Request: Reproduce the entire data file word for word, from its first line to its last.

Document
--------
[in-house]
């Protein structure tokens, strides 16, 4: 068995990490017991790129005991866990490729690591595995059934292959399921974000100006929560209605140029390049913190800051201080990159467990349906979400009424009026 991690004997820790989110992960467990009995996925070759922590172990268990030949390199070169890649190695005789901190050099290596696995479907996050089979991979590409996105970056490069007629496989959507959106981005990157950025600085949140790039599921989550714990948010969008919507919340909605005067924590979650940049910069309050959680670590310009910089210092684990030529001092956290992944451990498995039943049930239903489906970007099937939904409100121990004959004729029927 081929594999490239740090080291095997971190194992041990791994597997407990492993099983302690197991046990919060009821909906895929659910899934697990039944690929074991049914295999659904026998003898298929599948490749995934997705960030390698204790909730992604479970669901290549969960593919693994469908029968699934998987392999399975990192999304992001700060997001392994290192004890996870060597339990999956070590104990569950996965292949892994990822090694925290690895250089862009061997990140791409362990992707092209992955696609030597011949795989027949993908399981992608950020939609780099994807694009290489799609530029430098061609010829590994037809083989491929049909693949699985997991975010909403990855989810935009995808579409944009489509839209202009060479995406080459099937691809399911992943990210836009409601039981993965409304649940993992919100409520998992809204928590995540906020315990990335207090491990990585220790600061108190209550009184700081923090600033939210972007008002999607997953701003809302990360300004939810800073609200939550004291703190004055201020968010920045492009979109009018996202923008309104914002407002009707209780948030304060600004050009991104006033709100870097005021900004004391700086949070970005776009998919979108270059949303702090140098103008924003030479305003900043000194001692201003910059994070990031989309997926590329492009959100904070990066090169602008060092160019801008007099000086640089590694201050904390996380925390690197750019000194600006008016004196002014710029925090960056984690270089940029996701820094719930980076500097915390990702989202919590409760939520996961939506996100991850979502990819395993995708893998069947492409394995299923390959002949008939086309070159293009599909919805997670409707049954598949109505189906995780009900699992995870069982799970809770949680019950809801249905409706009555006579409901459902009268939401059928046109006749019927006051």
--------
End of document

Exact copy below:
[in-house]
């Protein structure tokens, strides 16, 4: 068995990490017991790129005991866990490729690591595995059934292959399921974000100006929560209605140029390049913190800051201080990159467990349906979400009424009026 991690004997820790989110992960467990009995996925070759922590172990268990030949390199070169890649190695005789901190050099290596696995479907996050089979991979590409996105970056490069007629496989959507959106981005990157950025600085949140790039599921989550714990948010969008919507919340909605005067924590979650940049910069309050959680670590310009910089210092684990030529001092956290992944451990498995039943049930239903489906970007099937939904409100121990004959004729029927 081929594999490239740090080291095997971190194992041990791994597997407990492993099983302690197991046990919060009821909906895929659910899934697990039944690929074991049914295999659904026998003898298929599948490749995934997705960030390698204790909730992604479970669901290549969960593919693994469908029968699934998987392999399975990192999304992001700060997001392994290192004890996870060597339990999956070590104990569950996965292949892994990822090694925290690895250089862009061997990140791409362990992707092209992955696609030597011949795989027949993908399981992608950020939609780099994807694009290489799609530029430098061609010829590994037809083989491929049909693949699985997991975010909403990855989810935009995808579409944009489509839209202009060479995406080459099937691809399911992943990210836009409601039981993965409304649940993992919100409520998992809204928590995540906020315990990335207090491990990585220790600061108190209550009184700081923090600033939210972007008002999607997953701003809302990360300004939810800073609200939550004291703190004055201020968010920045492009979109009018996202923008309104914002407002009707209780948030304060600004050009991104006033709100870097005021900004004391700086949070970005776009998919979108270059949303702090140098103008924003030479305003900043000194001692201003910059994070990031989309997926590329492009959100904070990066090169602008060092160019801008007099000086640089590694201050904390996380925390690197750019000194600006008016004196002014710029925090960056984690270089940029996701820094719930980076500097915390990702989202919590409760939520996961939506996100991850979502990819395993995708893998069947492409394995299923390959002949008939086309070159293009599909919805997670409707049954598949109505189906995780009900699992995870069982799970809770949680019950809801249905409706009555006579409901459902009268939401059928046109006749019927006051």